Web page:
Further, Shareholders approval is not required for transactions between a holding company and its 100% subsidiary. In addition, RPTs arising out of compromises, arrangements and amalgamations are dealt under the specific provisions of Companies Act and not under the specific requirements for RPTs.

A Checklist Compliance for RPT provisions:

  1. Compile a list of all Related Parties from the declaration made by the Directors to the Board
  2. Circulate the list to all function heads who enter into commercial transactions on behalf of the company asking them to check with the Company Secretary before they enter into any transaction with these parties
  3. Once a transaction with a related party is identified, check for the following:
    • Whether the transaction is in ordinary course of business,
    • Whether the transaction is at arm’s length basis
  4. If the transaction is in the ordinary course of business, is at arm’s length basis and within the monetary limits specified in the Rules, no further action.
  5. If the transaction is not in the ordinary course of business, or not on arm’s length basis or exceeds the monetary limits specified in the Rules, then obtain approvals as required under the Act  by
    • Including in the Board and Audit Committee’s agenda the following information:
      1. Name of the related party and nature of relationship;
      2. Nature, duration of contract and particulars of contract/ arrangement;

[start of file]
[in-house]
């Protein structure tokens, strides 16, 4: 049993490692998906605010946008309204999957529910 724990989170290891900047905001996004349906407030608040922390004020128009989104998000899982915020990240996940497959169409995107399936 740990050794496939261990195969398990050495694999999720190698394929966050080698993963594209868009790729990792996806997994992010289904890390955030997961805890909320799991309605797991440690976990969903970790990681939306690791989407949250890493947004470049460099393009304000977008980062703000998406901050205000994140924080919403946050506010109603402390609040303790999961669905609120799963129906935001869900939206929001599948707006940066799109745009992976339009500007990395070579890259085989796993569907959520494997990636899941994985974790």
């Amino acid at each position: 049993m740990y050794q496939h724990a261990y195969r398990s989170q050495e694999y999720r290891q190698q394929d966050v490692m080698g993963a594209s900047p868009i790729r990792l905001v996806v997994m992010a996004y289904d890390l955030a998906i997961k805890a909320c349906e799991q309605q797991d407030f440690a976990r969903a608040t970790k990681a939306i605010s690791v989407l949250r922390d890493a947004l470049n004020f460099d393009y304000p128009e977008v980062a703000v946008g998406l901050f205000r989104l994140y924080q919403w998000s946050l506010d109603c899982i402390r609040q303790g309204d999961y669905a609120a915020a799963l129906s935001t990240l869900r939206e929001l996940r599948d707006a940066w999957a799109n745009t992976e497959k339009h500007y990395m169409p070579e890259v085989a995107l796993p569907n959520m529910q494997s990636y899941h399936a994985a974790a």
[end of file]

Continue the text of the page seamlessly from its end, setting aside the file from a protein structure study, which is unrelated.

3. Material terms of the contract/arrangement including the value if any;
      4. Any advance paid/ received for the contract or arrangement, if any;
      5. Manner of determining the pricing and other commercial terms, both included as part of contract and not considered as part of contract;
      6. Whether all factors relevant to the contract have been considered, if not, the details of factors not considered with the rationale for not considering those factors; and
      7. Any other information relevant or important for the Board/ Committee to take a decision on the proposed transaction.
      8. Justification for entering into the transaction
  • Where the company has an Audit Committee check if the transaction is of a routine nature, if yes an omnibus approval of the RPT can be obtained,
    1. If omnibus approval of Audit Committee is granted, check whether the conditions / factors on which the approval is granted are satisfied
  • If Board approval is required, ensure that the approval is given at the Board meeting and not by circular resolution,

If RPT is beyond the monetary threshold, then the members’ approval is required and it is necessary to ensure that in case of public company the member, who is the ‘related party’ does not vote on the said resolution.

This article was written by Gaurav Pingle for our monthly newsletter ‘iComply’ for June issue

By | 2017-04-13T05:27:42+00:00 January 10th, 2017|Uncategorized|1 Comment

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One Comment

  1. CS Ashok B. Gawari March 20, 2018 at 10:20 pm - Reply

    Nice article Gaurav. Keep it up. All the best.